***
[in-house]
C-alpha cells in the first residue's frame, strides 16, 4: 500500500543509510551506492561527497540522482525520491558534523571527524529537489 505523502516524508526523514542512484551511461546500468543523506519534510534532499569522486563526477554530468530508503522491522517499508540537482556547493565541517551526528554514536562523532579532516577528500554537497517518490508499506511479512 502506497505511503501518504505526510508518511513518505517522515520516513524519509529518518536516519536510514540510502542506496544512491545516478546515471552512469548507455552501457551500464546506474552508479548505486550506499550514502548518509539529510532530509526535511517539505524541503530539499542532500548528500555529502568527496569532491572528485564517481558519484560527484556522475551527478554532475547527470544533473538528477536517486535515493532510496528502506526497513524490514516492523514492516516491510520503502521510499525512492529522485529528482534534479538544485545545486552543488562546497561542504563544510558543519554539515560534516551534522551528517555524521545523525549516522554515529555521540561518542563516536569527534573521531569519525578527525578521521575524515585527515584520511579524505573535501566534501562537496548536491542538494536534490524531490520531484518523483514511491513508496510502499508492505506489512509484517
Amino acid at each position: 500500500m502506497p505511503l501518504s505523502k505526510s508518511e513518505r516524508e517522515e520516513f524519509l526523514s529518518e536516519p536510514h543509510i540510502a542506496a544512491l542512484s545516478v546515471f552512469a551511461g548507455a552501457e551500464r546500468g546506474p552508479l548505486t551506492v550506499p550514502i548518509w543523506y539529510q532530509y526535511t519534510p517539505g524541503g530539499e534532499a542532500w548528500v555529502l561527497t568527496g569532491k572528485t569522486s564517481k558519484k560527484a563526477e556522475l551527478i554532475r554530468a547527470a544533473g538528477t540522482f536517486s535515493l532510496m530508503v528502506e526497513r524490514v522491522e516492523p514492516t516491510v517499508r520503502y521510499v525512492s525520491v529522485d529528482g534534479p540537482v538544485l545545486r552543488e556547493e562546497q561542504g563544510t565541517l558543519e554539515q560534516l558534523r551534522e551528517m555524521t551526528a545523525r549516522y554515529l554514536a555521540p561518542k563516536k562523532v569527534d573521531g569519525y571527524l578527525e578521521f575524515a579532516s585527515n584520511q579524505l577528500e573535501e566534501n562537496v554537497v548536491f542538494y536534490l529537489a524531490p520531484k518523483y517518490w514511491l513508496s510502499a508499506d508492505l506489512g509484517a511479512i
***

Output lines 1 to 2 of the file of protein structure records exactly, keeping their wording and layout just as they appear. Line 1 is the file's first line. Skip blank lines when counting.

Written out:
[in-house]
C-alpha cells in the first residue's frame, strides 16, 4: 500500500543509510551506492561527497540522482525520491558534523571527524529537489 505523502516524508526523514542512484551511461546500468543523506519534510534532499569522486563526477554530468530508503522491522517499508540537482556547493565541517551526528554514536562523532579532516577528500554537497517518490508499506511479512 502506497505511503501518504505526510508518511513518505517522515520516513524519509529518518536516519536510514540510502542506496544512491545516478546515471552512469548507455552501457551500464546506474552508479548505486550506499550514502548518509539529510532530509526535511517539505524541503530539499542532500548528500555529502568527496569532491572528485564517481558519484560527484556522475551527478554532475547527470544533473538528477536517486535515493532510496528502506526497513524490514516492523514492516516491510520503502521510499525512492529522485529528482534534479538544485545545486552543488562546497561542504563544510558543519554539515560534516551534522551528517555524521545523525549516522554515529555521540561518542563516536569527534573521531569519525578527525578521521575524515585527515584520511579524505573535501566534501562537496548536491542538494536534490524531490520531484518523483514511491513508496510502499508492505506489512509484517